I just stumbled upon this question here Why is the clique problem NP-complete? and I am confused by the given answer. The question about about whether $k$-clique is NP-hard for a fixed $k$ and the answer is no. However, we know that clique in general is NP-hard. Also we know that $0 \leq k \leq n$ must hold (for a graph of size $n$).

What is wrong about the following reasoning: Assume I have some algorithm $A_i$ that solves $i$-clique for some fixed $i$ in polynomial time. Now given some general clique problem without a specific $k$ (these problems are supposedly NP-hard), I simply run $A_i$ for $i=1$ to $n$. Now since $n$ is poly and every $A_i$ runs in polynomial time $p_i$, the resulting algorithm also runs in polynomial time $\sum p_i$, but this cannot be the case, since clique is NP-hard.

What is wrong about my reasoning?


1 Answer 1


The polynomial depends on the parameter $k$. In particular, the algorithm that people have in mind runs in time $O(n^k)$ (better algorithms might exist, but I believe that we don't know a running time better than $O(n^{O(k)})$. The running time of your proposed algorithm is then big O of $$ \sum_{k=1}^n n^k, $$ which is no longer polynomial.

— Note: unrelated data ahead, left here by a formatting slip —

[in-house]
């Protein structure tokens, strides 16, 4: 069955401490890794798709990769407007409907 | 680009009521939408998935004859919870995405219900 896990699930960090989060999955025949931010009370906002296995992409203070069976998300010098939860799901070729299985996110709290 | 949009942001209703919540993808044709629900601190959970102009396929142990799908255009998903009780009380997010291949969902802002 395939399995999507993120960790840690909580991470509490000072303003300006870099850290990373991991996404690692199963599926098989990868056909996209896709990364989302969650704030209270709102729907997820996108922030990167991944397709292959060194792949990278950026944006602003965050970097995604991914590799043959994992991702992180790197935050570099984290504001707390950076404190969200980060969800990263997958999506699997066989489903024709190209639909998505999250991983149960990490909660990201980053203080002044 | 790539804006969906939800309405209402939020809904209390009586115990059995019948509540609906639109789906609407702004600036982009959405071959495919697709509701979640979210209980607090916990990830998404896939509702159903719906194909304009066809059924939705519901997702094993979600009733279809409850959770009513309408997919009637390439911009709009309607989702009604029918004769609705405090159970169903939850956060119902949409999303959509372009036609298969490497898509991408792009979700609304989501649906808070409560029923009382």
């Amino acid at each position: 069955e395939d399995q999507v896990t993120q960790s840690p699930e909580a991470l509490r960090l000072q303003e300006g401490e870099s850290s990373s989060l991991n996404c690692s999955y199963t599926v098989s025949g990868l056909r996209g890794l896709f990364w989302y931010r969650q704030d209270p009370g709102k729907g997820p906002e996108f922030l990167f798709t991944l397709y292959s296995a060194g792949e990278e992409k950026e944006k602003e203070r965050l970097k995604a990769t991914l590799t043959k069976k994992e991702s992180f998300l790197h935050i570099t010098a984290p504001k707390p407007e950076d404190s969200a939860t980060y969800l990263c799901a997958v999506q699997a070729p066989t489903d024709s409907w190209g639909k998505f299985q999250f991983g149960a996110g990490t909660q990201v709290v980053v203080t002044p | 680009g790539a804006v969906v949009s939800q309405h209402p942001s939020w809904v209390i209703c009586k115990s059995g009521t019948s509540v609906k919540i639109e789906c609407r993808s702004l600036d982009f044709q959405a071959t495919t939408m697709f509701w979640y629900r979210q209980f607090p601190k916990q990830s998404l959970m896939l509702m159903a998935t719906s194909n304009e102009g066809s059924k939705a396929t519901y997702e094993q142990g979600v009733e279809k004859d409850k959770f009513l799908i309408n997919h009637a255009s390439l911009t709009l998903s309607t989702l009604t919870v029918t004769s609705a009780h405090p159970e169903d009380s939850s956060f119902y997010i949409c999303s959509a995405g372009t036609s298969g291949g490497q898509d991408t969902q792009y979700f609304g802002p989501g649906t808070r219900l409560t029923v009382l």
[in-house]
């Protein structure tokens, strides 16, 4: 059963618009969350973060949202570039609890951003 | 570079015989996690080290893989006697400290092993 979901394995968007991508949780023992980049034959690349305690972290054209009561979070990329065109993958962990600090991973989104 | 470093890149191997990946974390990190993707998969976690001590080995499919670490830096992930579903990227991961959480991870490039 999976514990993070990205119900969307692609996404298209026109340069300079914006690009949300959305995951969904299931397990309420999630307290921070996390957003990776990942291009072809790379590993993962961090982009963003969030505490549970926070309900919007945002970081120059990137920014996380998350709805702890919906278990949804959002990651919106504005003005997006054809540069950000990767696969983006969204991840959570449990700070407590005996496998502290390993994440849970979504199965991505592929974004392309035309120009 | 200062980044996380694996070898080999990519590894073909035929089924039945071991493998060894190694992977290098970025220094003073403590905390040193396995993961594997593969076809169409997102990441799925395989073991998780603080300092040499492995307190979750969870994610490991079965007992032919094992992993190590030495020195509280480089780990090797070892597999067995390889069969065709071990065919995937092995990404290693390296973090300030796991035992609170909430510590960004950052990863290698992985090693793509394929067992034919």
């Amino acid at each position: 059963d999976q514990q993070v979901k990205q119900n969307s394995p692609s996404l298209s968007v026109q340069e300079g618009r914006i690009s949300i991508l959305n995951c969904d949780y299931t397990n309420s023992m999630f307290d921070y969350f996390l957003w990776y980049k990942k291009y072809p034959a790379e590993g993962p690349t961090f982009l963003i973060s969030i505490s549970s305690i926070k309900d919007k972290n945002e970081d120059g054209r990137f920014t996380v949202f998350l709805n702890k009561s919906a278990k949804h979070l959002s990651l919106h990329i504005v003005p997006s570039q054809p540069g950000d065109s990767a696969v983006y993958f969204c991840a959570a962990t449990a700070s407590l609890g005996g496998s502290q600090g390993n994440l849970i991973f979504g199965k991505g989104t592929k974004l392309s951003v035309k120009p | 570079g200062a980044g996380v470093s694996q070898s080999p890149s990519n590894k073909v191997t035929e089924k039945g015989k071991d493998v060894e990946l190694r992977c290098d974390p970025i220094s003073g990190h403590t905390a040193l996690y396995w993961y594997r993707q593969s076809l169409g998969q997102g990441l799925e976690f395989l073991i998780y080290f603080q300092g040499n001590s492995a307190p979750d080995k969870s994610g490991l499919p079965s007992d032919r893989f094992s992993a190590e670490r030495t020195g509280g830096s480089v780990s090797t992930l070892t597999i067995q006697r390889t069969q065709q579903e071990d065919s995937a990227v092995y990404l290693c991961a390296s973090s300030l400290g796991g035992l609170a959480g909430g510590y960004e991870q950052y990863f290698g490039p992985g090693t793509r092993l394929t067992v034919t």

• $\begingroup$ Why would that not be polynomial. If I add a polynomial amount of polynomials, then I end up with a polynomial not something exponential, no? Basically, in your big-O notation, the addition would only change the hidden constant. $\endgroup$
    – Cryptonaut
    Commented Sep 22, 2016 at 18:53
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    $\begingroup$ No. The function $n^n$ is not a polynomial. $\endgroup$ Commented Sep 22, 2016 at 18:54
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    $\begingroup$ Ah I think I understand. So it's tractable, if I fix k independent of the graph size, because then it's just a "constant". If I ask: Is there a clique of size n-1 in a graph of size n, then it's still hard, because k depends on n? Basically I need to make sure that the exponent has some dependency of the size of the graph or what would be a simple way to look at it? $\endgroup$
    – Cryptonaut
    Commented Sep 22, 2016 at 18:57
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    $\begingroup$ Actually the trivial algorithm (which goes over all potential cliques) runs in time proportional to $\binom{n}{k}$, so the hardest setting is $k = n/2$; when $k = n-1$, the problem becomes easy again. $\endgroup$ Commented Sep 22, 2016 at 18:59
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    $\begingroup$ If you're interested in pursuing this direction further, you should read on parameterized complexity. $\endgroup$ Commented Sep 22, 2016 at 19:00

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